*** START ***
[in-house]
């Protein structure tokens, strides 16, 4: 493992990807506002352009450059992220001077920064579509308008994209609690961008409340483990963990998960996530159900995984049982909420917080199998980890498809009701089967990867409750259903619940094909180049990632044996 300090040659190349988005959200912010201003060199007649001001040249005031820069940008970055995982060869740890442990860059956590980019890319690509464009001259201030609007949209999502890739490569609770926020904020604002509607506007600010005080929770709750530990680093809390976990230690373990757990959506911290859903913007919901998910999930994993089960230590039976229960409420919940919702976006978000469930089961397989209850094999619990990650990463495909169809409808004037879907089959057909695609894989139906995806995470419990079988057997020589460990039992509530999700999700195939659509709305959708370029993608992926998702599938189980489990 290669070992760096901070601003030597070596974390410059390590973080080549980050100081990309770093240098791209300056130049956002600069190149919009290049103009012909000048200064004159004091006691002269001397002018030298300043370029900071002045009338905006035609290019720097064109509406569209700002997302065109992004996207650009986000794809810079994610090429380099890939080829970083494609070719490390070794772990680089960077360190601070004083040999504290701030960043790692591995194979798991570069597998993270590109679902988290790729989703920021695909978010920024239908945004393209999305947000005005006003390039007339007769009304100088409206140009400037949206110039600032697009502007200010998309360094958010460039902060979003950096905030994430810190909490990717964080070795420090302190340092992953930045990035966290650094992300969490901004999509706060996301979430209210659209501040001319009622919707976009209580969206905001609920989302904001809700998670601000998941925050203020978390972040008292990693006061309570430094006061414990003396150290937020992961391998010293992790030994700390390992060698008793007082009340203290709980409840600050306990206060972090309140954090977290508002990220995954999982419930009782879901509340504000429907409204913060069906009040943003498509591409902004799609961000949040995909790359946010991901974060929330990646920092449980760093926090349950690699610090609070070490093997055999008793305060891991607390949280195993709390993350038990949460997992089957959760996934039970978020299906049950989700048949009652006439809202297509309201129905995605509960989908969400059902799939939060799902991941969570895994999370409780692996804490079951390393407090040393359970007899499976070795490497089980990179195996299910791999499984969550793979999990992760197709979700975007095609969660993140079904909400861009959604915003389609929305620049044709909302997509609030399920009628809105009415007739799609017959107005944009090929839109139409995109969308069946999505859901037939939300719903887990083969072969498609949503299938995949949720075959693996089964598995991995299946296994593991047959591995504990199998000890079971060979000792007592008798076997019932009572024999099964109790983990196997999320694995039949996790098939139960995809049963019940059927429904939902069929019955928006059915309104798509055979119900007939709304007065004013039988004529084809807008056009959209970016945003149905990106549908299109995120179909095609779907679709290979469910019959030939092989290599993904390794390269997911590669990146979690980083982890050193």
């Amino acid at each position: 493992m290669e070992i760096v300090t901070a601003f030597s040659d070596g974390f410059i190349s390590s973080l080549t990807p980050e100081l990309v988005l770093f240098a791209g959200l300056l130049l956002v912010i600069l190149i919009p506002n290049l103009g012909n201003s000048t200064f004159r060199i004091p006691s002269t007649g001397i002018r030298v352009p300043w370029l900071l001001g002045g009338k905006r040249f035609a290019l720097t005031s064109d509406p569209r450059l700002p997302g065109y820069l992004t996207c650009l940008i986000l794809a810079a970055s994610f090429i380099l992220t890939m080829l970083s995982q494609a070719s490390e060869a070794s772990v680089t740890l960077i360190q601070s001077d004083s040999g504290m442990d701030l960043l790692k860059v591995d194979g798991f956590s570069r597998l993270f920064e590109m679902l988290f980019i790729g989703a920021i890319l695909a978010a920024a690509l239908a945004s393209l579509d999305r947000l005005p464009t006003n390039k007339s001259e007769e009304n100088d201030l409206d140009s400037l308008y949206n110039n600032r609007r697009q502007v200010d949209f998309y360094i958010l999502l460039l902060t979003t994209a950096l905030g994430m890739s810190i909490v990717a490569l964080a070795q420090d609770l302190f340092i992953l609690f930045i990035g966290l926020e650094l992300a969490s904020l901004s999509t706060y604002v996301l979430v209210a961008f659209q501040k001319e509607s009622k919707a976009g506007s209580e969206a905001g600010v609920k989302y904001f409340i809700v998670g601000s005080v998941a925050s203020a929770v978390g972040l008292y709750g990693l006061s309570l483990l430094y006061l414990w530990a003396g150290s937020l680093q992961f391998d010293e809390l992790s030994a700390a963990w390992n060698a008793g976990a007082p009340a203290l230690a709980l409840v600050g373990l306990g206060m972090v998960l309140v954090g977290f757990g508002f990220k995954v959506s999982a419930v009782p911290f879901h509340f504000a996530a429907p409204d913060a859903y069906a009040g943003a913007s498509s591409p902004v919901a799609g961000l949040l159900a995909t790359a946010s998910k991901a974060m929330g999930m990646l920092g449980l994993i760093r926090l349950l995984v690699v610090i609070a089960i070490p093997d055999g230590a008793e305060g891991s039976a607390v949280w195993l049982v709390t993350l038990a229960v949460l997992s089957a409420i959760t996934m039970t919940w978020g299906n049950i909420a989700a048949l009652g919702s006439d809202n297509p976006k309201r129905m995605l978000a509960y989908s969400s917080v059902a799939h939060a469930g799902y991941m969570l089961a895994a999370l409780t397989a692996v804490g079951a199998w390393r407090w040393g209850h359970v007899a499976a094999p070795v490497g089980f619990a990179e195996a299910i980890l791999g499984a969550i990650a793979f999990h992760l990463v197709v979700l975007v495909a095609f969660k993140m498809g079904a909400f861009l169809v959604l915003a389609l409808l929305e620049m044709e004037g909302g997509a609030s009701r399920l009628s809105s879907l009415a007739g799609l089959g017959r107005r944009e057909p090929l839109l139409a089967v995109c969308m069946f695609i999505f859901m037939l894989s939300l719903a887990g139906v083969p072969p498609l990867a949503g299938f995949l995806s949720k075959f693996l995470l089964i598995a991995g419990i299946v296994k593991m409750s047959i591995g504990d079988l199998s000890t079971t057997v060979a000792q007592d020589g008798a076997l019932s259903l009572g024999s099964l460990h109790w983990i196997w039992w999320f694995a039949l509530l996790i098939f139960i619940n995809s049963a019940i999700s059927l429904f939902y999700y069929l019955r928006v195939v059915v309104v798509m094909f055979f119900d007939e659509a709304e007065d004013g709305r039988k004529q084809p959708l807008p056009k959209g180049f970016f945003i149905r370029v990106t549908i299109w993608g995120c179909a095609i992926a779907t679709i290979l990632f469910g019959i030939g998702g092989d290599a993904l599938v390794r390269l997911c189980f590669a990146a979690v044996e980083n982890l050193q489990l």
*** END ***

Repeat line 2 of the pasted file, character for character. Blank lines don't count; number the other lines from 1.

């Protein structure tokens, strides 16, 4: 493992990807506002352009450059992220001077920064579509308008994209609690961008409340483990963990998960996530159900995984049982909420917080199998980890498809009701089967990867409750259903619940094909180049990632044996 300090040659190349988005959200912010201003060199007649001001040249005031820069940008970055995982060869740890442990860059956590980019890319690509464009001259201030609007949209999502890739490569609770926020904020604002509607506007600010005080929770709750530990680093809390976990230690373990757990959506911290859903913007919901998910999930994993089960230590039976229960409420919940919702976006978000469930089961397989209850094999619990990650990463495909169809409808004037879907089959057909695609894989139906995806995470419990079988057997020589460990039992509530999700999700195939659509709305959708370029993608992926998702599938189980489990 290669070992760096901070601003030597070596974390410059390590973080080549980050100081990309770093240098791209300056130049956002600069190149919009290049103009012909000048200064004159004091006691002269001397002018030298300043370029900071002045009338905006035609290019720097064109509406569209700002997302065109992004996207650009986000794809810079994610090429380099890939080829970083494609070719490390070794772990680089960077360190601070004083040999504290701030960043790692591995194979798991570069597998993270590109679902988290790729989703920021695909978010920024239908945004393209999305947000005005006003390039007339007769009304100088409206140009400037949206110039600032697009502007200010998309360094958010460039902060979003950096905030994430810190909490990717964080070795420090302190340092992953930045990035966290650094992300969490901004999509706060996301979430209210659209501040001319009622919707976009209580969206905001609920989302904001809700998670601000998941925050203020978390972040008292990693006061309570430094006061414990003396150290937020992961391998010293992790030994700390390992060698008793007082009340203290709980409840600050306990206060972090309140954090977290508002990220995954999982419930009782879901509340504000429907409204913060069906009040943003498509591409902004799609961000949040995909790359946010991901974060929330990646920092449980760093926090349950690699610090609070070490093997055999008793305060891991607390949280195993709390993350038990949460997992089957959760996934039970978020299906049950989700048949009652006439809202297509309201129905995605509960989908969400059902799939939060799902991941969570895994999370409780692996804490079951390393407090040393359970007899499976070795490497089980990179195996299910791999499984969550793979999990992760197709979700975007095609969660993140079904909400861009959604915003389609929305620049044709909302997509609030399920009628809105009415007739799609017959107005944009090929839109139409995109969308069946999505859901037939939300719903887990083969072969498609949503299938995949949720075959693996089964598995991995299946296994593991047959591995504990199998000890079971060979000792007592008798076997019932009572024999099964109790983990196997999320694995039949996790098939139960995809049963019940059927429904939902069929019955928006059915309104798509055979119900007939709304007065004013039988004529084809807008056009959209970016945003149905990106549908299109995120179909095609779907679709290979469910019959030939092989290599993904390794390269997911590669990146979690980083982890050193």